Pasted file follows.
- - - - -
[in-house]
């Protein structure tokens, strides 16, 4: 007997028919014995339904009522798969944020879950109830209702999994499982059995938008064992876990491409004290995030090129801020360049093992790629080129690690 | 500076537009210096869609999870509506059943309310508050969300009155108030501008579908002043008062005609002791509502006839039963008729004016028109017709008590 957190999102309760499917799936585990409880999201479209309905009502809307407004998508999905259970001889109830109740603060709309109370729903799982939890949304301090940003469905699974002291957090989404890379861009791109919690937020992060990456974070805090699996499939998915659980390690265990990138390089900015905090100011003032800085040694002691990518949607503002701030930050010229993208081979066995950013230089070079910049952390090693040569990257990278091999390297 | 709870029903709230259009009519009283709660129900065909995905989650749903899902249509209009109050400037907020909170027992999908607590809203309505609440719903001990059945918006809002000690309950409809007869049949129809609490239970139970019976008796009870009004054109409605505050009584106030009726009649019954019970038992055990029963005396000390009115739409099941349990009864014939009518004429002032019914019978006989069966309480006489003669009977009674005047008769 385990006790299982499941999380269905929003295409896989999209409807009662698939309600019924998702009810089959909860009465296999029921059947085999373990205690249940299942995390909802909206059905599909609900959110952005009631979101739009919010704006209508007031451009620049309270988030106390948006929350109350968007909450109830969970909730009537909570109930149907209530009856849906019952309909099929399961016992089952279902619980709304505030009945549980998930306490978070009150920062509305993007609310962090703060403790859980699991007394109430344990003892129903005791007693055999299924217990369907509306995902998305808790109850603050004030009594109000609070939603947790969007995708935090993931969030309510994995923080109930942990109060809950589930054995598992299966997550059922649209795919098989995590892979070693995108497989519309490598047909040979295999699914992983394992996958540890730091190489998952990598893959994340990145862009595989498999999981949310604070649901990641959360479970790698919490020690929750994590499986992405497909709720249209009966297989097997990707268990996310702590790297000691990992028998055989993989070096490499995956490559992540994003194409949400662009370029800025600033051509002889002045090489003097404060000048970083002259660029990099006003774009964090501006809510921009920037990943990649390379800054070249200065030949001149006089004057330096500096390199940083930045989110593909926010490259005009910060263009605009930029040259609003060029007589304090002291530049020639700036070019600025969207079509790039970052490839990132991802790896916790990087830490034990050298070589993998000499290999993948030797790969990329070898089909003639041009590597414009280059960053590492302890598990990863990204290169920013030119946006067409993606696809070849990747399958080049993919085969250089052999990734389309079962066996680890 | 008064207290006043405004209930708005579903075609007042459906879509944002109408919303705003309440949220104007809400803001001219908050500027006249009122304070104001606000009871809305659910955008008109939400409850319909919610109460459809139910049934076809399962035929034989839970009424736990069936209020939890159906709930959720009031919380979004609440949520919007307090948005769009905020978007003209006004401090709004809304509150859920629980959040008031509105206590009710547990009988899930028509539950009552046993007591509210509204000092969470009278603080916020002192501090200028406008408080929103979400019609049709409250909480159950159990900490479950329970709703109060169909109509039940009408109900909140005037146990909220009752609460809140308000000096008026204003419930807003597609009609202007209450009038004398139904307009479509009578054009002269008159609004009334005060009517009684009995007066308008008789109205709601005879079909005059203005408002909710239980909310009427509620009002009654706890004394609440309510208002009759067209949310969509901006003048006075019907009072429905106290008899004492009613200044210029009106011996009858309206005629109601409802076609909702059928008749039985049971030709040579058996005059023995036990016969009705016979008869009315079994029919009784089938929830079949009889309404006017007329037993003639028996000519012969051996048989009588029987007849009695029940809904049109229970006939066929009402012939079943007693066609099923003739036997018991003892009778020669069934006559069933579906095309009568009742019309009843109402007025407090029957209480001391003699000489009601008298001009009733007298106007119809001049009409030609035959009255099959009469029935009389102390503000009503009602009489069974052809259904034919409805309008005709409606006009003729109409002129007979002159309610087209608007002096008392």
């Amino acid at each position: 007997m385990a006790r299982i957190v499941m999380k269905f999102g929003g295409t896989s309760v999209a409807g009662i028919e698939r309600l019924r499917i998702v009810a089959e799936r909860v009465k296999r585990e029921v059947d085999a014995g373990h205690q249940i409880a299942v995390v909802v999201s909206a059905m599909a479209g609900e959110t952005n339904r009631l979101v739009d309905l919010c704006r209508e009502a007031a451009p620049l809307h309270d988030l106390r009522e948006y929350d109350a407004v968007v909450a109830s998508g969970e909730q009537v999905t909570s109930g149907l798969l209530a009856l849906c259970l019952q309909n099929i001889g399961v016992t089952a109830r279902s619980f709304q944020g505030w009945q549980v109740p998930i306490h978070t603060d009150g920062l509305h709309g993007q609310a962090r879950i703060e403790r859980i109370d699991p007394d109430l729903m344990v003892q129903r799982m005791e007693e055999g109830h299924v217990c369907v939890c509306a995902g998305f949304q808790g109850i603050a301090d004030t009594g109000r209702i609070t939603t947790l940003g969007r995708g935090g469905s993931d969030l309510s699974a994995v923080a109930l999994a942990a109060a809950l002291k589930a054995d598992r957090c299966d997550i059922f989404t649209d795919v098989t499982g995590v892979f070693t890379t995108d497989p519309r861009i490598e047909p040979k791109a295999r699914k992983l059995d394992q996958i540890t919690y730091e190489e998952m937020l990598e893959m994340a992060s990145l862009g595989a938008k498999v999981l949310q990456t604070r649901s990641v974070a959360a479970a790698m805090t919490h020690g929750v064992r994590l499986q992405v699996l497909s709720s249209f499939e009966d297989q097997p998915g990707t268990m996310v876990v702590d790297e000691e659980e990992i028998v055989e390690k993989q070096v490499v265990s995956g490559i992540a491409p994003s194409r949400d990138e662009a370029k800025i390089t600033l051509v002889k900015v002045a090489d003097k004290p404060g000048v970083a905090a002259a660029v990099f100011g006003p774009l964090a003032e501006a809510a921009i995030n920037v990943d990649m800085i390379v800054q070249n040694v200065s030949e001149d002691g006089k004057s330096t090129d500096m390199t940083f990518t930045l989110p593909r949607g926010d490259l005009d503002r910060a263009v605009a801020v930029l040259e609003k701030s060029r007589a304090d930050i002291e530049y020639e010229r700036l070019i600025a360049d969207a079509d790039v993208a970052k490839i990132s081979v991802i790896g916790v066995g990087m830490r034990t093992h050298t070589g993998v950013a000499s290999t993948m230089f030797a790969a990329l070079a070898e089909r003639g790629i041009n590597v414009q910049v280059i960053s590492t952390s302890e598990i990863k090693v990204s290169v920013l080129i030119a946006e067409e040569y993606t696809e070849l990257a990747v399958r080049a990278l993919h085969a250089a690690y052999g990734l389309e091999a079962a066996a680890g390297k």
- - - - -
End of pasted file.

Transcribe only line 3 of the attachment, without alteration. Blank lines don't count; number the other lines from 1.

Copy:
């Amino acid at each position: 007997m385990a006790r299982i957190v499941m999380k269905f999102g929003g295409t896989s309760v999209a409807g009662i028919e698939r309600l019924r499917i998702v009810a089959e799936r909860v009465k296999r585990e029921v059947d085999a014995g373990h205690q249940i409880a299942v995390v909802v999201s909206a059905m599909a479209g609900e959110t952005n339904r009631l979101v739009d309905l919010c704006r209508e009502a007031a451009p620049l809307h309270d988030l106390r009522e948006y929350d109350a407004v968007v909450a109830s998508g969970e909730q009537v999905t909570s109930g149907l798969l209530a009856l849906c259970l019952q309909n099929i001889g399961v016992t089952a109830r279902s619980f709304q944020g505030w009945q549980v109740p998930i306490h978070t603060d009150g920062l509305h709309g993007q609310a962090r879950i703060e403790r859980i109370d699991p007394d109430l729903m344990v003892q129903r799982m005791e007693e055999g109830h299924v217990c369907v939890c509306a995902g998305f949304q808790g109850i603050a301090d004030t009594g109000r209702i609070t939603t947790l940003g969007r995708g935090g469905s993931d969030l309510s699974a994995v923080a109930l999994a942990a109060a809950l002291k589930a054995d598992r957090c299966d997550i059922f989404t649209d795919v098989t499982g995590v892979f070693t890379t995108d497989p519309r861009i490598e047909p040979k791109a295999r699914k992983l059995d394992q996958i540890t919690y730091e190489e998952m937020l990598e893959m994340a992060s990145l862009g595989a938008k498999v999981l949310q990456t604070r649901s990641v974070a959360a479970a790698m805090t919490h020690g929750v064992r994590l499986q992405v699996l497909s709720s249209f499939e009966d297989q097997p998915g990707t268990m996310v876990v702590d790297e000691e659980e990992i028998v055989e390690k993989q070096v490499v265990s995956g490559i992540a491409p994003s194409r949400d990138e662009a370029k800025i390089t600033l051509v002889k900015v002045a090489d003097k004290p404060g000048v970083a905090a002259a660029v990099f100011g006003p774009l964090a003032e501006a809510a921009i995030n920037v990943d990649m800085i390379v800054q070249n040694v200065s030949e001149d002691g006089k004057s330096t090129d500096m390199t940083f990518t930045l989110p593909r949607g926010d490259l005009d503002r910060a263009v605009a801020v930029l040259e609003k701030s060029r007589a304090d930050i002291e530049y020639e010229r700036l070019i600025a360049d969207a079509d790039v993208a970052k490839i990132s081979v991802i790896g916790v066995g990087m830490r034990t093992h050298t070589g993998v950013a000499s290999t993948m230089f030797a790969a990329l070079a070898e089909r003639g790629i041009n590597v414009q910049v280059i960053s590492t952390s302890e598990i990863k090693v990204s290169v920013l080129i030119a946006e067409e040569y993606t696809e070849l990257a990747v399958r080049a990278l993919h085969a250089a690690y052999g990734l389309e091999a079962a066996a680890g390297k």